Speaking Sunday at the New Yorker Festival, series creator Mitch Hurwitz announced he has been working on one final TV season of the cult comedy that would lead into the long-rumored movie.
Still, it doesn't seem quite like a done deal. According to the New York Times, Hurwitz said they were "80% of the way towards an answer" on the movie, and that 'Arrested' narrator Ron Howard was helping to get it done.
Hurwitz elaborated further: "We don't completely own the property, there are business people involved and studios and that kind of thing. Just creatively, I have been working on the screenplay for a long time and found that as time went by, there was so much more to the story. In fact, where everyone's been for five years became a big part of the story. So in working on the screenplay, I found even if I just gave five minutes per character to that back story, we were halfway through the movie before the characters got together."
There are two groups of people who get really excited about pilot season: L.A. actors hoping for a break and television writers. Being a member of the latter category, I admit to a tingly feeling creeping over me as word of the shows in development at all the big networks are starting to leak out. While most people are attributing feelings of renewal to the change in the weather, I'm happily anticipating what J.J. Abrams has in store for us this fall.
The premise of the pilot for 'Wright vs. Wrong' is that Debra plays Evelyn Wright, a strong-minded, ambitious political personality who espouses the conservative, right-wing agenda. However, while she has this tough, conservative personality for the public, behind the scenes she's consumed by her foibles and flaws.
So she's half-Grace Adler, the flawed, foibled part. Grace's politics, at least what she tried to articulate in her goofy way, was of the liberal lefty variety.
Now, they're reuniting with AD co-executive producer Jim Vallely for a third shot. This one's a live-action single camera comedy on FOX starring Arnett as a jackass. It's off to a good start; Arnett plays jackass very well.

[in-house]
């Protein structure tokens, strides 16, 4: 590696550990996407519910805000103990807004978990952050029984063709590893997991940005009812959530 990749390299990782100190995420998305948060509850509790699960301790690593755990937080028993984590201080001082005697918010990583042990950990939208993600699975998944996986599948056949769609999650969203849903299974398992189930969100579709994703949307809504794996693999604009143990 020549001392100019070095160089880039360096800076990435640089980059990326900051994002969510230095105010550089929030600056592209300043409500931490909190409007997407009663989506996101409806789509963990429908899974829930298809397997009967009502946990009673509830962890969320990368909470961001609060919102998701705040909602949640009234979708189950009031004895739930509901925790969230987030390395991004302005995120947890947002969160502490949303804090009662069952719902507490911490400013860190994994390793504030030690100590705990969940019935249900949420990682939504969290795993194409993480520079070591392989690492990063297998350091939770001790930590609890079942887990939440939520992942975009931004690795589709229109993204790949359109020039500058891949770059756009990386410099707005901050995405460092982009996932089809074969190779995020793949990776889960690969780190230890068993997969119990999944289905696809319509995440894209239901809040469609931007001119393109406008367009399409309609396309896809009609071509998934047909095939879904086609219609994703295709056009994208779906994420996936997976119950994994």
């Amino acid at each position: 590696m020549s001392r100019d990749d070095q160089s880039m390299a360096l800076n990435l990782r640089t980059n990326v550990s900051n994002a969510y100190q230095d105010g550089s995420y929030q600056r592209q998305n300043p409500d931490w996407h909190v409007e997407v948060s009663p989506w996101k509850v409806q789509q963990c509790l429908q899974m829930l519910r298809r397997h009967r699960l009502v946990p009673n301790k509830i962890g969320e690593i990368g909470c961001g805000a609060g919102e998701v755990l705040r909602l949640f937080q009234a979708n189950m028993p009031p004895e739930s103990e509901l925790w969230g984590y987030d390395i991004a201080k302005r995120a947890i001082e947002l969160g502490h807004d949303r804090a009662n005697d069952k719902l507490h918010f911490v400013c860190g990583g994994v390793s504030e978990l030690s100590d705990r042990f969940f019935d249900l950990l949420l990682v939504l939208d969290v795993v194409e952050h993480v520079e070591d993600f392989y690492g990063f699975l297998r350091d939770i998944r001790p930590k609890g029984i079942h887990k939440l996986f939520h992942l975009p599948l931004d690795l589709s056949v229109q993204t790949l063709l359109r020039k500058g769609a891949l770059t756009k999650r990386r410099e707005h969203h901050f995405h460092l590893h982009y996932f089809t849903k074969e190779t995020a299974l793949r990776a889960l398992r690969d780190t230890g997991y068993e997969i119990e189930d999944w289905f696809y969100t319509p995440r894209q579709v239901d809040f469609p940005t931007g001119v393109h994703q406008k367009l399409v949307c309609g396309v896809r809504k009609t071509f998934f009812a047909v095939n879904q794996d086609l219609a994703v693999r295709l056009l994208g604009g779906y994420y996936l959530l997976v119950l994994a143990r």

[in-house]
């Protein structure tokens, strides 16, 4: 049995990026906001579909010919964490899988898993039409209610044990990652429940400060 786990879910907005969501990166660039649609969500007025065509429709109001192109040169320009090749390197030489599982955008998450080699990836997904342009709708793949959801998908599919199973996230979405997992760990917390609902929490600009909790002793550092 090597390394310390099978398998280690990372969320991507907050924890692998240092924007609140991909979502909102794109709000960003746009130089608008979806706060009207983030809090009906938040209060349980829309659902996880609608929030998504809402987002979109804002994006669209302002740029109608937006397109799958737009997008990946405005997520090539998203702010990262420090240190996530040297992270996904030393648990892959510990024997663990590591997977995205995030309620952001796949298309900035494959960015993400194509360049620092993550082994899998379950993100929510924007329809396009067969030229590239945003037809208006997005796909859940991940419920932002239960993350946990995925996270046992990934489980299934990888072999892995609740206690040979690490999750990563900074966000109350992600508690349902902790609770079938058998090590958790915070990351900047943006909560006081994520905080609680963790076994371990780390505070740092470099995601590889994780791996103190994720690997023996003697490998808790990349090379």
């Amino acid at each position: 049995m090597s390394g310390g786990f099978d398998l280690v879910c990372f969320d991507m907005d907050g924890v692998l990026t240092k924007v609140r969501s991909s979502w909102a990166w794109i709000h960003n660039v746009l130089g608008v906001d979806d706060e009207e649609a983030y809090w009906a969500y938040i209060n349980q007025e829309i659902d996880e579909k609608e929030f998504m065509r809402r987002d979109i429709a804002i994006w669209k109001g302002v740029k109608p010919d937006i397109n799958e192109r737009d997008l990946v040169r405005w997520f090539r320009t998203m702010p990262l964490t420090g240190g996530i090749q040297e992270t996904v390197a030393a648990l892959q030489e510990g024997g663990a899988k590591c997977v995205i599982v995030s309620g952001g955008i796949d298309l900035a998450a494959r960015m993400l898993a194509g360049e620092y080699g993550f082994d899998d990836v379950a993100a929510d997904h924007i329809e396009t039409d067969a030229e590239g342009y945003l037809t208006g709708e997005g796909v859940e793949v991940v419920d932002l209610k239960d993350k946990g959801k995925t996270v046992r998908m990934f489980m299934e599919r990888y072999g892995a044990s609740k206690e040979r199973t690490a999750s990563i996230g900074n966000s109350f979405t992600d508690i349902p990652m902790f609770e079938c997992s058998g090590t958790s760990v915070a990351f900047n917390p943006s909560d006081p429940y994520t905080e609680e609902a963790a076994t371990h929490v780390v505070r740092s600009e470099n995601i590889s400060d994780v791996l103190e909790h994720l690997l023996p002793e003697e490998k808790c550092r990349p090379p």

The premise: Arnett is rich Beverly Hills stock and falls in love with a tree-hugger who hates him and every shallow thing he stands for. Just for being live-action, I think this one has potential. Arnett is waiting for the right vehicle to make him a star, and we already know what Hurwitz is capable of. Could this be their pot of ratings gold?
Fox must be really disappointed in this show. Not only is it incredibly unlikely to get a renewal beyond this horrible first season, but now Fox won't even air Sit Down, Shut Up's finale this weekend. Instead, they're going with a rerun of already canceled King of the Hill. While Fox is notorious for yanking a show before it gets a chance to find its audience, I think it's safe to say that Sit Down, Shut Up had found about as much audience as it was going to.
In four short episodes, it managed to undo all the work that Fox had done in the past two decades proving that quality animation could be made for prime time. I don't know why the formula didn't work, but I think Mitchell Hurwitz would have been better off trying it live action, like the Australian original.
(S01E03) I'm still not completely sure what I think about Sit Down, Shut Up yet. This is the third episode, and this is what I have so far: it's funny enough that if I were flipping channels and came across it, I'd keep it on FOX, but if I didn't have to review it, I wouldn't set my DVR.
This week's episode, in which Knob Haven High was up for a distinguished school award, definitely had its funny moments -- the very end where Ennis realizes that he slept with Miracle's mother made me chuckle. However, it wasn't consistent enough to keep my mind from wandering in the middle. I had to rewind a couple of times because I completely spaced out and missed a few scenes.
Seriously, I watched the premiere (which we reviewed here on TV Squad) and honestly, the rumors are true. The show is cute and quirky (it would probably do well on Adult Swim), but it doesn't have the right kind of funny for Fox Sunday night animation.
In an even bigger insult, Fox is switching the cartoon with its timeslot predecessor King of the Hill, which is now in its final season on the network. It says something when Fox offers greater support to a show that they know won't be back (which, at this stage, now includes Sit Down, Shut Up).
Seriously, I watched the premiere of Sit Down, Shut Up (and it was reviewed here on TV Squad), and while I thought some bits were funny, I don't see it lasting more than a season on Fox, if that. This is a network that is quick to pull the plug on many quirky shows (including Hurwitz's previous work, Arrested Development).